More beautiful destinations in George Town, Malaysia.
Hin Bus Depot Art Centre
The elegant remains of this former bus station have become a vibrant hub for George Town's burgeoning contemporary art scene. Half a dozen artist studios and a gallery host exhibitions (ranging from sculpture to photography), an arts-and-crafts market every Sunday (11 am to 5 pm), and art-house movies and documentaries on Tuesdays. The open-air areas are bedecked with street art.
Within the grounds, you'll also find several cafes and the Run Amok gallery and shop.
Under a canopy of magnolia trees you’ll find the graves of Captain Francis Light and many others, including governors, merchants, sailors and Chinese Christians who fled the Boxer Rebellion in China (a movement opposing Western imperialism and evangelism), only to die of fever in Penang. Also here is the tomb of Thomas Leonowens, the young officer who married Anna – the schoolmistress to the King of Siam, made famous by The King and I.
For the stories behind the gravestones, pick up the informative brochure George Town's Northam Road Protestant Cemetery, available at the Penang Heritage Trust or George Town World Heritage Incorportated.
Although this street is named for Penang's Armenian population (such as the famous Sarkies who established the Eastern & Oriental Hotel), there's no evidence that any Armenians actually ever lived here. In the early 1800s the street was known as Malay Lane from a kampung (village) settlement here, and later the Chinese named it pak thang-ah kay (copper worker's street) because this is where brass- and copperware were sold.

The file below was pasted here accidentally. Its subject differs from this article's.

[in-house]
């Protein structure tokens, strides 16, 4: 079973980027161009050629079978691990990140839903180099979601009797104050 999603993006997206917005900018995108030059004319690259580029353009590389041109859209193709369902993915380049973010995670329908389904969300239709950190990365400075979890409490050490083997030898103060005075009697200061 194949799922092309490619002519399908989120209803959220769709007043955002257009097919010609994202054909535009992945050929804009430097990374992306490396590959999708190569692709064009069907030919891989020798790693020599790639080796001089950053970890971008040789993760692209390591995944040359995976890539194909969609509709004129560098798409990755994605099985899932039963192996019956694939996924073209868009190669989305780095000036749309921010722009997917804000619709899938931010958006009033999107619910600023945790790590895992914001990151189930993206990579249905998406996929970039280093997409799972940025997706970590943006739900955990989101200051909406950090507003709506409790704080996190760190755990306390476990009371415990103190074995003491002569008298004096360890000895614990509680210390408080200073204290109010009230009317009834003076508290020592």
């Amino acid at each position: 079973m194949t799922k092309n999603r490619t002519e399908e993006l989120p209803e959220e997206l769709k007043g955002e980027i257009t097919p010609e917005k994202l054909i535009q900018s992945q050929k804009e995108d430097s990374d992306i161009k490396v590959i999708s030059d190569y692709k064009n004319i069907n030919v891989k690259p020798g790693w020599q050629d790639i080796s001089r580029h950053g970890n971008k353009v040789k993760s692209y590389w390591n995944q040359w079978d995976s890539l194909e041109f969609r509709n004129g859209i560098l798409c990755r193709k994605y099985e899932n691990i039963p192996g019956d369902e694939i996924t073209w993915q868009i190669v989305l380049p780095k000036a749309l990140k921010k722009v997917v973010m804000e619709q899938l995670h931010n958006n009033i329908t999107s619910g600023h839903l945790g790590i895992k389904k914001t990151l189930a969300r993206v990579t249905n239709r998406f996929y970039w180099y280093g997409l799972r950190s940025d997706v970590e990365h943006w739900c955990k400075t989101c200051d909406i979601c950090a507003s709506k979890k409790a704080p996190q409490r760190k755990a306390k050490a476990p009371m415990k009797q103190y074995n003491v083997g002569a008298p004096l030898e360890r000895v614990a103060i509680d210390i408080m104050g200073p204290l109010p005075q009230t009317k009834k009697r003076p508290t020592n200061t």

It later became a centre for Chinese secret societies and was one of the main fighting stages of the 1867 Penang riots.
The Top at KOMTAR
There are all kinds of attractions promised in this major revamp of part of George Town's iconic KOMTAR tower, which was well under way during our latest research visit. Likely to have the widest appeal is the Rainbow Skywalk on the 68th-floor rooftop of the building along with an observation deck below. Also promised are various indoor theme-park rides and areas at lower levels and the Penang State Gallery focusing on local history.
Check the website for admission fees and opening hours.
The largest and most intact of the clan jetties, Chew Jetty consists of 75 elevated houses, several Chinese temples, a community hall and lots of tourist facilities, all linked by elevated wooden walkways. It’s a fun place to wander around admiring docked fishing boats while the scent of frying fish wafts across the walkways. There are numerous places to browse souvenirs and nibble snack food.
Arrive towards sunset to take 'golden-hour' photos from the end of the jetty (you'll be in good company).
Kuan Yin Teng
This temple dedicated to Kuan Yin – the goddess of mercy, good fortune, peace, and fertility – is a captivating place to observe Taoist ritual. Rebuilt in the early 19th century by the first Hokkien and Cantonese settlers in Penang, the temple stands on the site of an earlier shrine. This popular temple seems to be forever swathed in smoke from the outside furnaces where worshippers burn paper money, and from the incense sticks waved around inside.
Hope you enjoy your stay in Malaysia!
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